Google Reader killed in its prime?

Okay, so maybe not exactly its prime. But I noticed that in their announcement, Google noted Reader's years of declining usage as the reason for ending it. Now, I have no sense of its popularity; I don't even use it myself. So out of curiosity I went to Google Trends to check interest in Reader:

Now, Google Trends is a pretty rough indicator of the actual number of users of something. But I found it interesting that there's absolutely no sign of a decline until just last year. In fact, the last couple years seem to be the strongest in Google Reader's history.

So either Google Trends is way off, or lack of interest isn't the main reason Google is shutting it down. Perhaps it's a slightly more conniving move to shore up Google Plus. Ars has the details, but Hitler might have put it even better:

Monday, February 25, 2013

Expand short urls with one bash command

Warning: This post is pretty much for techies/programmers only. Sorry, but I just had to share this cause it ended up being pretty cool.

The rise of url shorteners, while useful, has made it kinda uncertain where any particular click will take you. Even if you're not as security-conscious as I am, sometimes you might be wondering whether some link will take you to some annoying spam page.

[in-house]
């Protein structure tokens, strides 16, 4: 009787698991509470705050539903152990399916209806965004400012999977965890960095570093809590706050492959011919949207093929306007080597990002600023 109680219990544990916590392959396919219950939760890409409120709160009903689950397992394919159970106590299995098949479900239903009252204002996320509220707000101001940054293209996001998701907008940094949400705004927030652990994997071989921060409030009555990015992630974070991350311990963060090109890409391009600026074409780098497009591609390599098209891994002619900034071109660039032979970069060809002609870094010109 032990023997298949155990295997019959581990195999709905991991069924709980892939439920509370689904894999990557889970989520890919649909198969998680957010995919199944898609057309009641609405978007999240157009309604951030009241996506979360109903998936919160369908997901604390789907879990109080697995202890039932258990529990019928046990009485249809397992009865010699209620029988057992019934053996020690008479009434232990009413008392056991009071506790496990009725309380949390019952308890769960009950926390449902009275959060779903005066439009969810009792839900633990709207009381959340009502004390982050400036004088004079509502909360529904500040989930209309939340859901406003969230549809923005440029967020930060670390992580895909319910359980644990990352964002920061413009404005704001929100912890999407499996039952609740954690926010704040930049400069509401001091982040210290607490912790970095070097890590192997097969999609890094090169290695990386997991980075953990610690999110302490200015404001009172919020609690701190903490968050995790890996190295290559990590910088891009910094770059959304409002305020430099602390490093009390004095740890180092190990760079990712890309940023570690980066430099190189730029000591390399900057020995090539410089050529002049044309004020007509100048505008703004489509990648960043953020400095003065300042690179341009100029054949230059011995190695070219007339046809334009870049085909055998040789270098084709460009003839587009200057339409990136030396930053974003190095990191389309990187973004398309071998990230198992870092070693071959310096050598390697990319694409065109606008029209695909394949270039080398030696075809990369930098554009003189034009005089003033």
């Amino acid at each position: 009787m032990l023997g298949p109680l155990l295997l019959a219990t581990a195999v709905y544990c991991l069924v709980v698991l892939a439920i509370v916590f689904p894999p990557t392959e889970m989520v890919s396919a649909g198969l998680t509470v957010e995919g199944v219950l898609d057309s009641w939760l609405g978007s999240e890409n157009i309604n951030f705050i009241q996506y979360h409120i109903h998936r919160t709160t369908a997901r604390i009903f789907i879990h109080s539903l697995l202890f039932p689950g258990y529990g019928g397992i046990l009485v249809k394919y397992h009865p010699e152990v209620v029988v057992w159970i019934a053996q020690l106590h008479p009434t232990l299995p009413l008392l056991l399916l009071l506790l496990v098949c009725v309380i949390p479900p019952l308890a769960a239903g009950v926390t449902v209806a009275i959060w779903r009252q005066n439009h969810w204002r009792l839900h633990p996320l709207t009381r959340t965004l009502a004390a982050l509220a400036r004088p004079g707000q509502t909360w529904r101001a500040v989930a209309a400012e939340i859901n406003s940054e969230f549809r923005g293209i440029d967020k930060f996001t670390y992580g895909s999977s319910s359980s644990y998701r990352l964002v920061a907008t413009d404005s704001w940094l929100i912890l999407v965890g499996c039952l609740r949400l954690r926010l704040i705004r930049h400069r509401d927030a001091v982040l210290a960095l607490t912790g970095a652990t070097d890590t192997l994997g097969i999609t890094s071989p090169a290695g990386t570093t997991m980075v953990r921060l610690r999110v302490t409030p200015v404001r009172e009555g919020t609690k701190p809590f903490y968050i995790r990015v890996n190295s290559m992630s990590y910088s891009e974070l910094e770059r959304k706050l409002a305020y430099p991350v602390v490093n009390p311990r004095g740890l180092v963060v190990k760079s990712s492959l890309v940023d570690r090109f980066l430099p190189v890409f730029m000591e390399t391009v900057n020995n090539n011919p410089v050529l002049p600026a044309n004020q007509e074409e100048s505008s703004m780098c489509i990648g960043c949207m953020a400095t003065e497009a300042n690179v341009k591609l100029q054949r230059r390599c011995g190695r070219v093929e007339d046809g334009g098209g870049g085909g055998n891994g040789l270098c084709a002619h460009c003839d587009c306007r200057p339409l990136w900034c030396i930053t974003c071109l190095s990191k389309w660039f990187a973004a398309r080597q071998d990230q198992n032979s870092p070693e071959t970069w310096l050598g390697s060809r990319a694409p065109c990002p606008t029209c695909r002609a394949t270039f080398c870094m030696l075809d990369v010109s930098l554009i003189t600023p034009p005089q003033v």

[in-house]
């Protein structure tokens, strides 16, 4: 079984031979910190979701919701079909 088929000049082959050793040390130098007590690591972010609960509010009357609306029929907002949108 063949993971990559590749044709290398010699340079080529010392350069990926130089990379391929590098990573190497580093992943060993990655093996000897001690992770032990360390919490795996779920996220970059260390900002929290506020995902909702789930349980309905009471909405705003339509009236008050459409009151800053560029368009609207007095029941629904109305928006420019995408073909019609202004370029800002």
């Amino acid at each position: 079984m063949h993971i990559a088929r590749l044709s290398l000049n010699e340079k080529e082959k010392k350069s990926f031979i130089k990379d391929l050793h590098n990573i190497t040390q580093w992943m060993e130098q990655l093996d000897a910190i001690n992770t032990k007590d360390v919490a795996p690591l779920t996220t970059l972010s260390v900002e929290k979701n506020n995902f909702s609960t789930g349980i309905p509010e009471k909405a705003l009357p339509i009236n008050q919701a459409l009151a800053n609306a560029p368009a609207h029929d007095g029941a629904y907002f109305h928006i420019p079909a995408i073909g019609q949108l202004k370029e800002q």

There are wonderful services like LongURL and Long URL Please, which try to make it possible to see where you're going before you click, but sometimes they're tripped up by unknown url shorteners or multiple levels of redirection. Plus, it takes a few clicks to get to those services in the first place.

Thing is, I know that it's possible to make a generalized service that simply looks for any HTTP redirects and follows them until the end of the chain. For the longest time I've meant to make this, probably as a web tool. But then I started messing with curl's -I option (which prints just the HTTP response header), and realized I could make it much more simply. Eventually I ended up fitting it into 6 lines of bash! So I thought I'd share:
longurl () {
  while [ "$url" ]; do
    echo "$url"
    line=$(curl -sI "$url" | grep -P '^[Ll]ocation:\s' | head -n 1)
    url=$(echo "$line" | sed -r 's/^[Ll]ocation:\s+(\S.*\S)\s*$/\1/g')
Just paste the url after the command "longurl" and it'll follow the redirect chain, printing each url. For example:
$ longurl
Note: As an optional feature, you can add the line "echo -n "$url" | xclip -selection clipboard" at the top of the loop to use xclip to automatically paste the final url into your clipboard*. But it only works on Linux systems and xclip isn't a default package, so I left that line out. Oh, and a disclaimer while we're at it: I really should be checking the HTTP response code, yadda yadda yadda, didn't read the relevant RFC's, etc. But this is simple, it should work in most cases, and when it doesn't, you'll know.